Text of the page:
Technical Assistance in the Everglades Agricultural Area

By Katrina Vaitkus

The Everglades Agricultural Area (EAA) is an extremely environmentally sensitive area that loses approximately half an inch of soil every year. In this area, sugarcane and vegetable rotations are extremely prevalent, and unlike the rest of southern Florida, most of the soils are organic/muck soils. Here, irrigation water management plans are crucial for maintaining crop and soil subsidence, as well as reducing runoff. The Palm Beach Soil and Water Conservation District (SWCD) plays a major role in assisting producers in both writing and implementing these plans.

Thanks to a 2018 NACD Technical Assistance Grant, the district was able to bring on professional engineer Ramon Santiago as a full-time Land Management Manager. For one year, Santiago assisted the NRCS field office in developing irrigation water management plans for producers throughout the area.

However, writing these plans was no simple task. Santiago worked with the producers to consider factors such as weather, irrigation methods, system conditions, crops and more. The plans he created taught the growers when to turn on/off their water pumps, what level to keep their water at, where to set water elevations to retain or release water, and how to adjust the system to the crops’ needs.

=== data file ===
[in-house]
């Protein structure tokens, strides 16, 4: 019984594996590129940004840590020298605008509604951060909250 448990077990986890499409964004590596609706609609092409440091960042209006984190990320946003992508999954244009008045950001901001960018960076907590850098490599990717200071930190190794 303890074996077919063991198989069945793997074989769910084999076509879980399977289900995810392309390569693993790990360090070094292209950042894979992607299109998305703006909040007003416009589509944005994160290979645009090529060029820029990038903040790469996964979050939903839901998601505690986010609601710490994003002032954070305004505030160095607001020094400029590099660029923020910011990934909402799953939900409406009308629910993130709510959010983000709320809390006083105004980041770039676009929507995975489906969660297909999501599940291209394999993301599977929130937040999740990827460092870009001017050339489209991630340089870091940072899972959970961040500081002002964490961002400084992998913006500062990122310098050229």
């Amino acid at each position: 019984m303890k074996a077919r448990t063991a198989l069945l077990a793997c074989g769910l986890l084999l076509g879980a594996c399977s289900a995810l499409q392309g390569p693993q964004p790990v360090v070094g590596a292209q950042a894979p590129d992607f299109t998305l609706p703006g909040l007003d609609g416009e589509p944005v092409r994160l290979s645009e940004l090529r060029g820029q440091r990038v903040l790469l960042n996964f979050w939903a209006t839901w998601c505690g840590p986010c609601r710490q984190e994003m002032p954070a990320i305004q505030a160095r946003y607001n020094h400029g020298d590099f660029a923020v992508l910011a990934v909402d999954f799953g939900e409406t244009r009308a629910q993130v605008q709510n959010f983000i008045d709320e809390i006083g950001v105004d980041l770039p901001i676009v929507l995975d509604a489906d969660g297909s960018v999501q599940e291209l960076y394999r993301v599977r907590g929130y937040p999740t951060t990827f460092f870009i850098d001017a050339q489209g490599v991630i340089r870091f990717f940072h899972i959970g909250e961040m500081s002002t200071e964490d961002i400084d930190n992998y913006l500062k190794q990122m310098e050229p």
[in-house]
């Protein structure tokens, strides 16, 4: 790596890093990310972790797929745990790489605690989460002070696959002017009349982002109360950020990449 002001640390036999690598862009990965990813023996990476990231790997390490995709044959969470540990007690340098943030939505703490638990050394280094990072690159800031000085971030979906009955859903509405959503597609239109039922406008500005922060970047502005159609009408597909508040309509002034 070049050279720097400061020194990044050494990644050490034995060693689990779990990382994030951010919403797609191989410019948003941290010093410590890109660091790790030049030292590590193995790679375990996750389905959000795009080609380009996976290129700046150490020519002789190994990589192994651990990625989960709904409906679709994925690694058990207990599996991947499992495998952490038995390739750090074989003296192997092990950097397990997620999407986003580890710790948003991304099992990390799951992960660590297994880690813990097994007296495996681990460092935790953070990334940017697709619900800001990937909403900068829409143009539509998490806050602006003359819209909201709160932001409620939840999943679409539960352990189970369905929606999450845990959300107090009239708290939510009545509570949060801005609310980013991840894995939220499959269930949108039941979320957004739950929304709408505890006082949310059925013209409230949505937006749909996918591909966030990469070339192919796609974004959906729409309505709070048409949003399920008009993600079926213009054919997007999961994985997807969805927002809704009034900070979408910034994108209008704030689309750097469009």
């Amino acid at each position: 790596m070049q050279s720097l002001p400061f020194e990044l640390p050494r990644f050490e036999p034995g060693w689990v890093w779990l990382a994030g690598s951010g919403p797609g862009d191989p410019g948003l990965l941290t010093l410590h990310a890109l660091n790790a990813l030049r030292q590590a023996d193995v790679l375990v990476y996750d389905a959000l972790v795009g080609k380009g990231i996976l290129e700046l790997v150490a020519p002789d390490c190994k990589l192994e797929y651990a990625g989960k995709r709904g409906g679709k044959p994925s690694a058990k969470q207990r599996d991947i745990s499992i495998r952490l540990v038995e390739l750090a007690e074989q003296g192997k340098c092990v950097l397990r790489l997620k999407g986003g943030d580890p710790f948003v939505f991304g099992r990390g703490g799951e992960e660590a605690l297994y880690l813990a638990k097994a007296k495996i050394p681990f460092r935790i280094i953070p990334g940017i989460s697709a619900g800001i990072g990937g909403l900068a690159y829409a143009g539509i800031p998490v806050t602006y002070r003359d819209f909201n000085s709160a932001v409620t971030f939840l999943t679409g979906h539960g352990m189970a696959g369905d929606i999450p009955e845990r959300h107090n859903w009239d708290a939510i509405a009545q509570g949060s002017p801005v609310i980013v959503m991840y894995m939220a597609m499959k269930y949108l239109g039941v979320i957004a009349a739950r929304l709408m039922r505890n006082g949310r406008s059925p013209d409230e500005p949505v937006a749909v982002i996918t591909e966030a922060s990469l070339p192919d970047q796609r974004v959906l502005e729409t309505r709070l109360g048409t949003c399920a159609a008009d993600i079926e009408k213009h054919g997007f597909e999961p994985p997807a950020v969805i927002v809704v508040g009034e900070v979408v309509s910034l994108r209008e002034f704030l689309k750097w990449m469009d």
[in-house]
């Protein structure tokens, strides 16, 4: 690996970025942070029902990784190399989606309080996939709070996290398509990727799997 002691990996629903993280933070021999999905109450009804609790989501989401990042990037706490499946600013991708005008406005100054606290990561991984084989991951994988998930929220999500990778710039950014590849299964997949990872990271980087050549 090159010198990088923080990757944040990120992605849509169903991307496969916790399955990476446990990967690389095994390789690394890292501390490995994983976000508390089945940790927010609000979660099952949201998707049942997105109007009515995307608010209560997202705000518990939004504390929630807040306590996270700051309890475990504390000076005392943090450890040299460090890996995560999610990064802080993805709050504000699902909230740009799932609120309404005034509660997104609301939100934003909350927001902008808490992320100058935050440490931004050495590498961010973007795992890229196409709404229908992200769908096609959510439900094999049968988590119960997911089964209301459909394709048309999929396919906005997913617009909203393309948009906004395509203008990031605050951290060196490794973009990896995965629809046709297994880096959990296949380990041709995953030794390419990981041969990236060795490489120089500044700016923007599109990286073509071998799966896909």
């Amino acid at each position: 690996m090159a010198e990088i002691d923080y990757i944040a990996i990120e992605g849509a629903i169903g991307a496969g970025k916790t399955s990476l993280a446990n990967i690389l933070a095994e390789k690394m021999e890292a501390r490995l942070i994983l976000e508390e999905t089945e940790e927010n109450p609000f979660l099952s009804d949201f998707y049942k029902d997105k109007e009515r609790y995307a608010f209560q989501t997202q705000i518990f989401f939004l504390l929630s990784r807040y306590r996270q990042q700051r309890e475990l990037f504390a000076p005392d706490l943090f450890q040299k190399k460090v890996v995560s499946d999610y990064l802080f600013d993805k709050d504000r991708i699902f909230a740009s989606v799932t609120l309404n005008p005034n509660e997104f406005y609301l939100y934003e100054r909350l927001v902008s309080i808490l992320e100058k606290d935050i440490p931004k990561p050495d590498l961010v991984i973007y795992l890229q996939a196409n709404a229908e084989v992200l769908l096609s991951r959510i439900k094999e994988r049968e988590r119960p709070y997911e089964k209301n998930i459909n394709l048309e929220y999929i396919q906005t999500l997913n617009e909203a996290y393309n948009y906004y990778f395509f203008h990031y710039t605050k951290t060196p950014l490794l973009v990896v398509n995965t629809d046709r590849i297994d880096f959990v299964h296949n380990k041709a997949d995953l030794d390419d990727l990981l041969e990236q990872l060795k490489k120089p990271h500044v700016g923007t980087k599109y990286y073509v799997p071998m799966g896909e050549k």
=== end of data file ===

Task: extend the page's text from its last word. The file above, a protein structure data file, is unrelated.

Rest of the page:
Santiago was also able to evaluate the producers’ systems to ensure they were working as they should and give suggestions on system improvement, helping some producers update their system by replacing structures that were falling apart.

Santiago also helped producers receive funding for the implementation of Best Management Practices (BMP) through the Natural Resources Conservation Service (NRCS) and other entities. “The TA grant allowed our office to assist growers by completing the BMP details needed in order to conclude the project,” said Laura Bloom, Palm Beach SWCD Director.

The irrigation systems that were designed and installed helped producers keep phosphorus on their farms, instead of running off the field and/or leaching into groundwater. “We’re helping them run their farms in a good, safe and efficient manner, which will both benefit their agricultural operation and keep Florida’s waterways clean,” Santiago said.

“Through the NACD grant given to Palm Beach Soil and Water Conservation District, the office was able to write irrigation water management plans, and at the same time, talk to farmers about the importance of proper water management,” said Rosa Reyes, NRCS District Conservationist. “The grant allowed our field office to expand our outreach to farmers and other land users.”

To learn more about NACD’s Technical Assistance grants or to read other TA success stories, visit the NACD Technical Assistance Grants webpage.

Tags: Technical Assistance, 2018 Technical Assistance Grants

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